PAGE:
LI: I think you’re right. Justice is a big piece of it. In 2015, you sent a video to ECMIA, the Continental Network of Indigenous Women of the Americas which met in Guatemala, and it was nice to hear your message to the over 200 Indigenous women who were there. I wanted to hear about your experiences of working with Indigenous organisations and how that has informed or guided Ford’s work.
DW: I think one of the most important initiatives during my presidency has been our Build programme which seeks to identify and strengthen key organisations across the entire 1,500-plus grantees and really go deep with them. Over half of the organisations in the programme are led by women, women of colour, Indigenous women. Putting them at the centre of the process showed me just how much power there is and how the perspective of Indigenous Peoples in the room can change the tenor, the understanding, the authenticity of the entire experience and make the product better, because it is more informed, it is more intelligent, it’s more realistic and it’s more likely to succeed.

LI: That’s what I’ve seen in my role at IFIP, too. It is about sharing that message with funders and others in the philanthropic sector, about listening, about also prioritising Indigenous solutions to many problems.
DW: Our work around land has been an area where I have seen very important progress, even in my own understanding. Most people, when they think about climate change, don’t think immediately of Indigenous Peoples as the solution, but when you think about the impact of the forest on our climate and that Indigenous Peoples occupy millions of hectares of land across the globe, the solution is right in front of us. The question is, are we willing to ensure their rightful ownership of these lands? Are we willing to put our privilege on the line to guarantee their agency, their legal rights? Are we prepared to spend the resources to take on the private sector which often seeks to suppress those rights? So the work that we support of Indigenous Peoples’ organisations to have autonomy and sovereignty over their land is among the most important work we do at the foundation.

We need to lift up and resource Southern-led, Southern-based and Indigenous-led organisations, because until those organisations are resourced adequately, we’re not going to make sustained progress.

Lourdes Inga and Darren Walker in discussion at the Ford Foundation offices in New York.

LI: I want to again acknowledge that Ford has led, and continues to lead the way in supporting Indigenous Peoples. But I want to go back to 2018, to when you wrote, ‘Indigenous people are doing their part, managing their lands as a legacy of their ancestors and for the benefit of future generations. Now it’s time for all of us to help, to fight for the rights of these communities, and to see the connections between how we treat people and how we treat the planet.’[3] In your new book, you interview Carly Hare (Pawnee/Yankton) of Change Philanthropy, and she said something that really struck me and which echoes what you’ve been talking about. There are still foundations or funders that approach philanthropy from a charity perspective, but there are others that are leading the way in what philanthropy should really look like, and in the context of what you’re writing and what Ford is doing, justice is key to that. We’re now in 2020, the start of a new decade. Given what you know of philanthropy and of the funding landscape, and what Ford sees you’re learning from the BUILD initiative, how would you see the state of funding to Indigenous Peoples?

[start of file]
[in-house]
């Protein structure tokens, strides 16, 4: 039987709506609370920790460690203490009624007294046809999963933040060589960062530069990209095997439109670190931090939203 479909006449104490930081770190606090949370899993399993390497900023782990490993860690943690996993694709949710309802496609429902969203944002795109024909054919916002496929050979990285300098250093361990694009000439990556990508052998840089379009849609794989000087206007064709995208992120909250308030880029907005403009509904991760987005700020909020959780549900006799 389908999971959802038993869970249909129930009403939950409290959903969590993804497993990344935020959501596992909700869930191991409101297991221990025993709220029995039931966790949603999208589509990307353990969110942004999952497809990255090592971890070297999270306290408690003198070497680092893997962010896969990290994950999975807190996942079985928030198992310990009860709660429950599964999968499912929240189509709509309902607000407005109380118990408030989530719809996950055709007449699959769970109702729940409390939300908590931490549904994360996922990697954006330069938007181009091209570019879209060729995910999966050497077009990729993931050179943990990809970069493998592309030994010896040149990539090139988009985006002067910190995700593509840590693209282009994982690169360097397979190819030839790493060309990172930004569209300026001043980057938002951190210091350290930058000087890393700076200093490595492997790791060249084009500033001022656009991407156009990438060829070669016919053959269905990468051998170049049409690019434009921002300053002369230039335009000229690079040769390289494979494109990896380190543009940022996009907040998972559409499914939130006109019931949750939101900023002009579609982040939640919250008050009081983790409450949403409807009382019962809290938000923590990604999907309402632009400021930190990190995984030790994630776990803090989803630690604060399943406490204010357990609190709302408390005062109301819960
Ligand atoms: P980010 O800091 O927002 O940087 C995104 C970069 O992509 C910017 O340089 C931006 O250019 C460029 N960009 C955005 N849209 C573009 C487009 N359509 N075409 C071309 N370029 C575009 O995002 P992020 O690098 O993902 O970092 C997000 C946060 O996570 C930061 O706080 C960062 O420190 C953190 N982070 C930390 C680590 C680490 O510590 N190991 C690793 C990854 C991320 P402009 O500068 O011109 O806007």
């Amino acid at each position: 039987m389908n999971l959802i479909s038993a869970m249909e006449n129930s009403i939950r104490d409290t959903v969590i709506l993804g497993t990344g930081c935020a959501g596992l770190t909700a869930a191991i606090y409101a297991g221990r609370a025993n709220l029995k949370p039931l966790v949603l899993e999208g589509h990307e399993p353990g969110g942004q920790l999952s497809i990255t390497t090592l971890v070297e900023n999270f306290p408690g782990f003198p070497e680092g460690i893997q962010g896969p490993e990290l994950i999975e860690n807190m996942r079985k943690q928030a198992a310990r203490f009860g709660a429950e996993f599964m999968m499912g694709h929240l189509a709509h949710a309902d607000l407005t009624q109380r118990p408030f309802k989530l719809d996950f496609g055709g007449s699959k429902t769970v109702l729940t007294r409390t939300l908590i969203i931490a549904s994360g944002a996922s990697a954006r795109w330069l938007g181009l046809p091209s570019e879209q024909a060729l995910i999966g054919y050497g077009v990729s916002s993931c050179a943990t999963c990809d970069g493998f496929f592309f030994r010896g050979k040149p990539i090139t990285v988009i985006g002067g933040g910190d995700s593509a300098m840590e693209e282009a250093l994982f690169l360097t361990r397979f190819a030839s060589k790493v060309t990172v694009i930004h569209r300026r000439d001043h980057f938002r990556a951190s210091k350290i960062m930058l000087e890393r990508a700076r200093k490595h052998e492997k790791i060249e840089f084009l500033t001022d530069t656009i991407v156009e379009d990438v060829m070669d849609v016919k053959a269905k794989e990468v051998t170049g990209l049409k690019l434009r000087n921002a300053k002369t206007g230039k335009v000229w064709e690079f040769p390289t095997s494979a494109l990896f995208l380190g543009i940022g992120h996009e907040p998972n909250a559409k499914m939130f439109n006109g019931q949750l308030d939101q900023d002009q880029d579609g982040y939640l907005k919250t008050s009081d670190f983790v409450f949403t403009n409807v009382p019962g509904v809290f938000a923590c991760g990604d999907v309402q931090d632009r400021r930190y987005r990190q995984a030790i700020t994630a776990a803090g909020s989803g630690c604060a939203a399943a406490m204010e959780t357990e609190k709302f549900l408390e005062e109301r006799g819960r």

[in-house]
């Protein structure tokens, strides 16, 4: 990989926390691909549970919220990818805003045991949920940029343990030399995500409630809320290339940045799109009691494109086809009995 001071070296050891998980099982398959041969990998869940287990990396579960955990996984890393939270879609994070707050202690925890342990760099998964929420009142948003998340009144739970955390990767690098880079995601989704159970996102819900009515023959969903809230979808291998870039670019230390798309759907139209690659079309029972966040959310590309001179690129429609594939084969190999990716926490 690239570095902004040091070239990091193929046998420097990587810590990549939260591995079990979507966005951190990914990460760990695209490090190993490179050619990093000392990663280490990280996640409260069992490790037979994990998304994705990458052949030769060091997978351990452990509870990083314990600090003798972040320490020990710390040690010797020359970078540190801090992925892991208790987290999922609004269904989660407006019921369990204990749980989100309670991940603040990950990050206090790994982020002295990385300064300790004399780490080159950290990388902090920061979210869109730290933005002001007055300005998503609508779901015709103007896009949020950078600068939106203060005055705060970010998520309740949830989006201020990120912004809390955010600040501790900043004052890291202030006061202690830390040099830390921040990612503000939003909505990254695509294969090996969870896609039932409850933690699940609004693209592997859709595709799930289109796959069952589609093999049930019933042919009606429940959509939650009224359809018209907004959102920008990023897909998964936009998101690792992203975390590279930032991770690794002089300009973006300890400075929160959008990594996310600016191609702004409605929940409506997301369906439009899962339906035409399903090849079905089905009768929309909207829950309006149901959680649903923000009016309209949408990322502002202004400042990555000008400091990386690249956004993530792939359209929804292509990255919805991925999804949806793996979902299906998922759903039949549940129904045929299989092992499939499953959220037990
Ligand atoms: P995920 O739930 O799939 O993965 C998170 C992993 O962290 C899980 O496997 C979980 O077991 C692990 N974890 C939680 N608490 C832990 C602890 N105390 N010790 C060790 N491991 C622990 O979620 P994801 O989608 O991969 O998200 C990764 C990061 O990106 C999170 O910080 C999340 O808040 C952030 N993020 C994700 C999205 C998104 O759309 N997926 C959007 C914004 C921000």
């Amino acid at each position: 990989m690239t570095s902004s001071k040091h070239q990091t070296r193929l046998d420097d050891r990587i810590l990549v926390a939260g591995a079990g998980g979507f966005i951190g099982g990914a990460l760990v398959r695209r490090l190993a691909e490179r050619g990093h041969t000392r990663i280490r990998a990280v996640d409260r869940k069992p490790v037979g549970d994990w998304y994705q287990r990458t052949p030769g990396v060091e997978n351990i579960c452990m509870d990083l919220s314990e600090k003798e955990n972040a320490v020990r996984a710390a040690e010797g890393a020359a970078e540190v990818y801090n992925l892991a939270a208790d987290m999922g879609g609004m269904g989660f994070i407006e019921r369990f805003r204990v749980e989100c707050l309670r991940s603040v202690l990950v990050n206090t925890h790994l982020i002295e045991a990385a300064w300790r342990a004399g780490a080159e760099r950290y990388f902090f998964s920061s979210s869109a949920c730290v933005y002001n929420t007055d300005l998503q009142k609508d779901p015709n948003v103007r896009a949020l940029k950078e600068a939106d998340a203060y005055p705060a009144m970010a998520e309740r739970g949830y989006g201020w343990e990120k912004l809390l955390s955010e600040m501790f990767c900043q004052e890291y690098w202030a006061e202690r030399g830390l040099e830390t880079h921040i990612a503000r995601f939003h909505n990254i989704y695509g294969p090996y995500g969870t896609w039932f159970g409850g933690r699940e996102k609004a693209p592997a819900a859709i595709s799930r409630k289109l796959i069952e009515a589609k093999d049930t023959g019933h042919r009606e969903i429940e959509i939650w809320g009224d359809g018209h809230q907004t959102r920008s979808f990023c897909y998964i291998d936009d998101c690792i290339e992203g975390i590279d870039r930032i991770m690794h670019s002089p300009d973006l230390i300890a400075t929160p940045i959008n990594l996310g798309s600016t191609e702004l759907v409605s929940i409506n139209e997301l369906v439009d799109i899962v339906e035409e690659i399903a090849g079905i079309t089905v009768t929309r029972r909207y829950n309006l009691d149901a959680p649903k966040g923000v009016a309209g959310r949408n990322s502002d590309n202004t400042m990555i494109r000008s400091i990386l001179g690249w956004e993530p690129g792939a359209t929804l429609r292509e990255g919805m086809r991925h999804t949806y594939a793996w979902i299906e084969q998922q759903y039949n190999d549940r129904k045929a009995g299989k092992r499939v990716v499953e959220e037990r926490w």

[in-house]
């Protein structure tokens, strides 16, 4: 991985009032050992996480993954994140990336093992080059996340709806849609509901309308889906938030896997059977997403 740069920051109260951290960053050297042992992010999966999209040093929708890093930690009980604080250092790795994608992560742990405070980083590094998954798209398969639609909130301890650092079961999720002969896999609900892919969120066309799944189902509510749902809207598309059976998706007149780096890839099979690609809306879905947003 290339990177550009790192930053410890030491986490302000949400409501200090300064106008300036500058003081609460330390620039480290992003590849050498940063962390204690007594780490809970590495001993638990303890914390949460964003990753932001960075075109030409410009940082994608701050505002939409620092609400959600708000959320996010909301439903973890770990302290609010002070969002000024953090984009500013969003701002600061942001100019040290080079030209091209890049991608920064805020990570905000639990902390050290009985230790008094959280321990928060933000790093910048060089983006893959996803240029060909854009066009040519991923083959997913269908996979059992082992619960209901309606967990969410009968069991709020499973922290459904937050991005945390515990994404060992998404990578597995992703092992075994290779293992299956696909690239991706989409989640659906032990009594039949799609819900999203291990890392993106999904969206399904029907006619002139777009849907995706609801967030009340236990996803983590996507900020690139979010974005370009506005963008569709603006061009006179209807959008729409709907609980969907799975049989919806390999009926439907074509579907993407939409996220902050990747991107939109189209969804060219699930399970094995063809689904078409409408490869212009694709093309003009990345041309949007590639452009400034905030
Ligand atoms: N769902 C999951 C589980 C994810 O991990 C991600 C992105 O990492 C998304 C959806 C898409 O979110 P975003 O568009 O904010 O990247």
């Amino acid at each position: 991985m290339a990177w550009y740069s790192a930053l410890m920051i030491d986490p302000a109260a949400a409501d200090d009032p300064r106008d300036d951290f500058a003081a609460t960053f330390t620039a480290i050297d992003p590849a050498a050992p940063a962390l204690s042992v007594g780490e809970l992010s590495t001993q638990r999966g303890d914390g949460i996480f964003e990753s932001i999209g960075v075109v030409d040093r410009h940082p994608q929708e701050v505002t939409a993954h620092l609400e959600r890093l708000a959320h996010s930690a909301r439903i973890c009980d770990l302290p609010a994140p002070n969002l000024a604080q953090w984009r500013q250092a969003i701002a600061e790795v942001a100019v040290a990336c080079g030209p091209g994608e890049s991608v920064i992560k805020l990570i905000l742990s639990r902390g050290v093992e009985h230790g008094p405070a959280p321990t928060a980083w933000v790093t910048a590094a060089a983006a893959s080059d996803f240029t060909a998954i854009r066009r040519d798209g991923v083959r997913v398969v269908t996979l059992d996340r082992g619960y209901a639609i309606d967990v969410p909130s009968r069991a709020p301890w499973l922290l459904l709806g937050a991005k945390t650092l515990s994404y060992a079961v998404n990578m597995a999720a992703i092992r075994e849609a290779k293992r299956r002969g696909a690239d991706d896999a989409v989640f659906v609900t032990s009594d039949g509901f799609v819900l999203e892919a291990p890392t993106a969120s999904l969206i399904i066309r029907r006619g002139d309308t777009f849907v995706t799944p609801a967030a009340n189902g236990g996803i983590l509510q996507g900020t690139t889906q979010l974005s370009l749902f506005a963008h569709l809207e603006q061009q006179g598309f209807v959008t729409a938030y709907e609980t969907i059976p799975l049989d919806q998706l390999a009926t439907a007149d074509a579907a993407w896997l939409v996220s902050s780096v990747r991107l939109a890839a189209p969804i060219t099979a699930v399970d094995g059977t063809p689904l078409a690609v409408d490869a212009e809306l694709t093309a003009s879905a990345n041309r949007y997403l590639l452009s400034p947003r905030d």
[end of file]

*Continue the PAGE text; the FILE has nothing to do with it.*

DW: It is not all that it might be because the notion of Indigenous Peoples being in the driver’s seat has not always resonated, even where funders themselves are seeking to help Indigenous Peoples and communities. I think that requires a shift in mindset and the challenge of doing that is what Carly raises in my book because the root cause of these problems are prejudice, low expectation and a belief in the supremacy of Northern organisations and in solutions that work in the North. Some of them may work in the South, but they are not easily transportable. So in the new decade, we have to commit to a new paradigm of equity for Indigenous Peoples, people of colour and women, and we have to recognise that, yes, we want to support those organisations in the North that are doing authentic, grounded work, but we need to lift up and resource Southern-led, Southern-based and Indigenous-led organisations, because until those organisations are resourced adequately, we’re not going to make sustained progress. What I’m hoping in this new decade is that we will have the courage to take this on in meaningful and material ways.